Handling and Storage Tips for Your Printed Circuit Boards

541045 – Handling and Storage Tips for Your Printed Circuit Boards (37573770) (89430) Your PCB manufacturer can go above and beyond to deliver you a high-quality product. Once that product is out of their hands and in yours, maintaining the viability of those boards is up to you. A PCB requires delicate handling and optimum storage conditions. Here are some general rules for handling and storing your PCBs.

Handling Printed Circuit Boards

If you don’t already have one, invest in a dedicated PCB transport rack or tray cart. Remember, you want to handle your PCB as little as possible. Whenever the PCB handling does require actual hands, make sure that you or your techs wear clean gloves at all times.

The glove requirement typically applies when the PCB is out of its packaging and exposed. Nevertheless, it’s a good idea to err on the side of caution and have gloves on even when the PCB is in its packaging.

When handling becomes necessary, you should only pick the boards up or hold them by their edges. Use a light touch when handling your PCBs, and never apply force or pressure.

Any time you’re not using a circuit board directly, the board should sit inside of a protective bag. Understand that the more time the PCB spends outside of its protective casing, the more likely it is that it will be exposed to moisture. This is especially true if the environment where you’re running your operations or fabrication has a lot of humidity.

A PCB is a moisture-sensitive device. If the PCB is exposed to moisture for too long, you will need to bake it. Your PCBs should come to you vacuum-sealed with a moisture level indicator that will let you know the floor life of the board before it will need baking.

The areas where the PCBs will see handling should maintain a high level of cleanliness. Maintain clean gloves, clean hands, clean workstations, and eliminate all possible sources of contamination.

You’ll want to keep the PCBs away from liquids and anything that can create static. You must make sure that everyone involved with or close to the fabrication process involving the PCBs knows these rules.

This may all seem like a lot, but these handling tips are vitally important. PCBs of all types and specifications are sensitive and require a lot of care and attention. Even a rugged design can lose viability and functionality if mishandled before you put it to use in your application.

Storing Printed Circuit Boards

How you store your printed circuit boards is just as important as how you handle them. Several PCB storage solutions exist, and different PCBs may have slightly different storage requirements. However, there are several things you need to protect your PCBs from at all times. Your storage solution should account for:

  • Moisture
  • Heat and Cold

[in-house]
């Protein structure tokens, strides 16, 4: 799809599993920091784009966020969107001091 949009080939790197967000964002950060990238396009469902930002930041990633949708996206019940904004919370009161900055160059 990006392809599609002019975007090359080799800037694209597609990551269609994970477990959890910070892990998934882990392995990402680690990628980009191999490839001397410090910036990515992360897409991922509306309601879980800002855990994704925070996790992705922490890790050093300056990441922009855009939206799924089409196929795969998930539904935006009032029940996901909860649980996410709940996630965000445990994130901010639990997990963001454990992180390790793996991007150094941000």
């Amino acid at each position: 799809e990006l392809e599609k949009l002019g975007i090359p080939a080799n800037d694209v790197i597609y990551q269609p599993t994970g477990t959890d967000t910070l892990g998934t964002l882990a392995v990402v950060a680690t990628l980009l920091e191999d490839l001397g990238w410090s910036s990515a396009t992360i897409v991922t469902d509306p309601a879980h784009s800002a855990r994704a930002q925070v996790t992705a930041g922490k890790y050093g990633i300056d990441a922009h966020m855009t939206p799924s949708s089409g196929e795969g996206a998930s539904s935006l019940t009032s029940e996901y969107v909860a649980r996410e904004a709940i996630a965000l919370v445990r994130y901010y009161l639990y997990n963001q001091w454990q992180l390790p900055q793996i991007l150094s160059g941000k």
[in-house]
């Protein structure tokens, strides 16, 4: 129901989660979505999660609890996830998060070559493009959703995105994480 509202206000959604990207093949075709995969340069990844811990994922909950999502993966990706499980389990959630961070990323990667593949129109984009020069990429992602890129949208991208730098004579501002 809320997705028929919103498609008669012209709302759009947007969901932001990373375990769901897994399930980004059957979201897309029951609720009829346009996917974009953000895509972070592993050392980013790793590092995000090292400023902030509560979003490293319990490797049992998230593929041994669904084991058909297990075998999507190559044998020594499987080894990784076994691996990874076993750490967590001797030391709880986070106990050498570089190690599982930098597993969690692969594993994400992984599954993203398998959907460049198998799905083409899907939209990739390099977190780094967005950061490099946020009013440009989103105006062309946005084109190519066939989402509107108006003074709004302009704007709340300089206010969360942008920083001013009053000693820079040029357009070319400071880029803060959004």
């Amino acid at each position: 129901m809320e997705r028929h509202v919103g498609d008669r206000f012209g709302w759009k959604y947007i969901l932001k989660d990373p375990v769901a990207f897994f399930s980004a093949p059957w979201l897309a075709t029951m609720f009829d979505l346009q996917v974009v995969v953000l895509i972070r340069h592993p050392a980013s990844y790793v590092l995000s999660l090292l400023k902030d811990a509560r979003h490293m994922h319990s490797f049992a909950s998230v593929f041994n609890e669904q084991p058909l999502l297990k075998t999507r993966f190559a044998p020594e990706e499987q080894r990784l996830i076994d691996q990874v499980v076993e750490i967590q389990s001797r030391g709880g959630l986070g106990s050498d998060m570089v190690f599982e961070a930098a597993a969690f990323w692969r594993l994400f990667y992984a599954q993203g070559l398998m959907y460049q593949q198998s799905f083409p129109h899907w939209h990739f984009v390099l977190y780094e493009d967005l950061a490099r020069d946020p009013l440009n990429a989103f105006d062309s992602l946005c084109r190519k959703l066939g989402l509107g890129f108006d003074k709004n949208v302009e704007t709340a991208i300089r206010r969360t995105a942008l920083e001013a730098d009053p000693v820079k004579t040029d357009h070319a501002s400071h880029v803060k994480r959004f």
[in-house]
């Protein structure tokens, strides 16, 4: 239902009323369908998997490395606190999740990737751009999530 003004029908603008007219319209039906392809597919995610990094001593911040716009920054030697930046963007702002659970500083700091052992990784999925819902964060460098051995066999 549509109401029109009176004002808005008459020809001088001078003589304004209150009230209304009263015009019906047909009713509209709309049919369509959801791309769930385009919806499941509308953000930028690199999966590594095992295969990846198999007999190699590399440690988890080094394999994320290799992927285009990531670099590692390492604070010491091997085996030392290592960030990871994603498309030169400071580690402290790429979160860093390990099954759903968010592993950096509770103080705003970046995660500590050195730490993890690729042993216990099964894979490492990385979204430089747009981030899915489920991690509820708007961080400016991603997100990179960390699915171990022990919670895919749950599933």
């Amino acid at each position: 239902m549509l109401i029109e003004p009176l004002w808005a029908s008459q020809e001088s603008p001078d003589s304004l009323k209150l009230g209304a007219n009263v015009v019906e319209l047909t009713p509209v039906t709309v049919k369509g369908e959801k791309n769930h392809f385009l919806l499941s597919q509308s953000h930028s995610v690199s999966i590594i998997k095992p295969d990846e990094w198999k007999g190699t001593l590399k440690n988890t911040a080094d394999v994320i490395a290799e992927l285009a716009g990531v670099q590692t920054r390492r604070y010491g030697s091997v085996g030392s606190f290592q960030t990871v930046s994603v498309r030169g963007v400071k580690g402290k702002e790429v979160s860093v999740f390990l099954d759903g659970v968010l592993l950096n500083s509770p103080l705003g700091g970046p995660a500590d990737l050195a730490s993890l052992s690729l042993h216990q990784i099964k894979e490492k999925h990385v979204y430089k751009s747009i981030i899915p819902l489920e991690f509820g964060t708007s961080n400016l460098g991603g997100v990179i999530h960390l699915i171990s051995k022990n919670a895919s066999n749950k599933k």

• Electrostatic force
  • Contamination

Moisture brings with it several potential problems. When the PCB has absorbed moisture, soldering can cause the moisture to expand and delaminate, or partially separate, the board’s layers. This will cause your boards to fail either during testing or in the field. Moisture can also lead to oxidation or diffusion, which can cause component corrosion or physical cracking respectively.

Changes in temperature can cause expansion and shrinkage if the board absorbs even a small amount of moisture. And static can lead to degraded components or failure. All of these problems can lead to corrosion, contamination, warping, and shorts.

You can eliminate these hazards by keeping a dedicated space for your PCBs that can maintain a consistent temperature and keep moisture to a minimum. The drier you make the space, the better protected your PCBs will be. Before storing PCBs in your dedicated space, make sure to place the boards into moisture barrier bags.

If you need longer-term storage for your PCBs, you can create dry packages or dry shield bags. These packages consist of:

  • Moisture barrier bag
  • Humidity indicator card
  • Desiccant
  • Moisture-sensitive label

Consider keeping extra bags and dry package components in your inventory. You can also find preassembled dry packages. Once you have the PCB inside its bag, vacuum-seal it.

A dry storage cabinet is also an excellent choice for storing PCBs. Some of these cabinets are designed specifically for PCBs and can handle all the conditions that your boards require.

How you choose to store your PCBs is ultimately up to you and your needs. No matter what, make sure that your storage solution adequately deals with the most common hazards and problems that can render a PCB unusable.

Streamline Circuits is a leader in PCB design. We follow stringent rules when it comes to how we produce, package, and deliver your circuit boards, and we have impeccable handling and storage practices so that you don’t have to worry if a fault in a PCB came from you or from us. If you want high-quality PCBs and guidance from industry professionals, contact us today.